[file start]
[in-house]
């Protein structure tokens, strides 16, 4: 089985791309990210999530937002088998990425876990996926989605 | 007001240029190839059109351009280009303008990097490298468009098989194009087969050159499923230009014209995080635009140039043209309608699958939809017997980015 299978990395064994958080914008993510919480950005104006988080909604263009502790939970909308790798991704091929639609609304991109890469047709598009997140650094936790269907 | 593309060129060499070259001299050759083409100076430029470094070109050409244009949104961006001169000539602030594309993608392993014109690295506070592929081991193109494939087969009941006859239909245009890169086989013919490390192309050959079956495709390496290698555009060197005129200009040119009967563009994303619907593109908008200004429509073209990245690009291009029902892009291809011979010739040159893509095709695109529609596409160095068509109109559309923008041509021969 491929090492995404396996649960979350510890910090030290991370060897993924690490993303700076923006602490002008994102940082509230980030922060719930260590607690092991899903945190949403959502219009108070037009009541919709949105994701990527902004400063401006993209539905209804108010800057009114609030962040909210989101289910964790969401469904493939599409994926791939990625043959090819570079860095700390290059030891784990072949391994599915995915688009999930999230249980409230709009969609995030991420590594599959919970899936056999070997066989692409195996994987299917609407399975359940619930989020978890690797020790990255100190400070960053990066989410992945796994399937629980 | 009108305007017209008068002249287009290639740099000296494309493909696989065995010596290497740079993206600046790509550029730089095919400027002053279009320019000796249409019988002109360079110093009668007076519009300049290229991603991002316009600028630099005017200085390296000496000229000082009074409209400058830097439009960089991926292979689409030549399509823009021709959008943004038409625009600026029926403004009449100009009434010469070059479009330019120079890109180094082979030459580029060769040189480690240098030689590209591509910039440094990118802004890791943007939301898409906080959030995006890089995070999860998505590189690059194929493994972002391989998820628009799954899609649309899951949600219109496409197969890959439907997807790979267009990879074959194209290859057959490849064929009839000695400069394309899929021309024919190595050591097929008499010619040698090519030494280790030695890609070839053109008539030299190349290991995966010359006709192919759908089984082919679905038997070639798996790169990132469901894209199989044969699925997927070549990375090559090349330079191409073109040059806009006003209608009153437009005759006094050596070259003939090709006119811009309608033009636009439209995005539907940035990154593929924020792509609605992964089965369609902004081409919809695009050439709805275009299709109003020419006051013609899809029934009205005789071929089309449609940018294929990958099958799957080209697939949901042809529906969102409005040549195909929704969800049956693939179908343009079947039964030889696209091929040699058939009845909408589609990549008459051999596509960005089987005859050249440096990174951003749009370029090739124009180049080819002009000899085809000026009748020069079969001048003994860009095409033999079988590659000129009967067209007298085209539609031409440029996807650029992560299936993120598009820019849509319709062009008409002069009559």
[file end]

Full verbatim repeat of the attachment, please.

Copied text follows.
[in-house]
């Protein structure tokens, strides 16, 4: 089985791309990210999530937002088998990425876990996926989605 | 007001240029190839059109351009280009303008990097490298468009098989194009087969050159499923230009014209995080635009140039043209309608699958939809017997980015 299978990395064994958080914008993510919480950005104006988080909604263009502790939970909308790798991704091929639609609304991109890469047709598009997140650094936790269907 | 593309060129060499070259001299050759083409100076430029470094070109050409244009949104961006001169000539602030594309993608392993014109690295506070592929081991193109494939087969009941006859239909245009890169086989013919490390192309050959079956495709390496290698555009060197005129200009040119009967563009994303619907593109908008200004429509073209990245690009291009029902892009291809011979010739040159893509095709695109529609596409160095068509109109559309923008041509021969 491929090492995404396996649960979350510890910090030290991370060897993924690490993303700076923006602490002008994102940082509230980030922060719930260590607690092991899903945190949403959502219009108070037009009541919709949105994701990527902004400063401006993209539905209804108010800057009114609030962040909210989101289910964790969401469904493939599409994926791939990625043959090819570079860095700390290059030891784990072949391994599915995915688009999930999230249980409230709009969609995030991420590594599959919970899936056999070997066989692409195996994987299917609407399975359940619930989020978890690797020790990255100190400070960053990066989410992945796994399937629980 | 009108305007017209008068002249287009290639740099000296494309493909696989065995010596290497740079993206600046790509550029730089095919400027002053279009320019000796249409019988002109360079110093009668007076519009300049290229991603991002316009600028630099005017200085390296000496000229000082009074409209400058830097439009960089991926292979689409030549399509823009021709959008943004038409625009600026029926403004009449100009009434010469070059479009330019120079890109180094082979030459580029060769040189480690240098030689590209591509910039440094990118802004890791943007939301898409906080959030995006890089995070999860998505590189690059194929493994972002391989998820628009799954899609649309899951949600219109496409197969890959439907997807790979267009990879074959194209290859057959490849064929009839000695400069394309899929021309024919190595050591097929008499010619040698090519030494280790030695890609070839053109008539030299190349290991995966010359006709192919759908089984082919679905038997070639798996790169990132469901894209199989044969699925997927070549990375090559090349330079191409073109040059806009006003209608009153437009005759006094050596070259003939090709006119811009309608033009636009439209995005539907940035990154593929924020792509609605992964089965369609902004081409919809695009050439709805275009299709109003020419006051013609899809029934009205005789071929089309449609940018294929990958099958799957080209697939949901042809529906969102409005040549195909929704969800049956693939179908343009079947039964030889696209091929040699058939009845909408589609990549008459051999596509960005089987005859050249440096990174951003749009370029090739124009180049080819002009000899085809000026009748020069079969001048003994860009095409033999079988590659000129009967067209007298085209539609031409440029996807650029992560299936993120598009820019849509319709062009008409002069009559």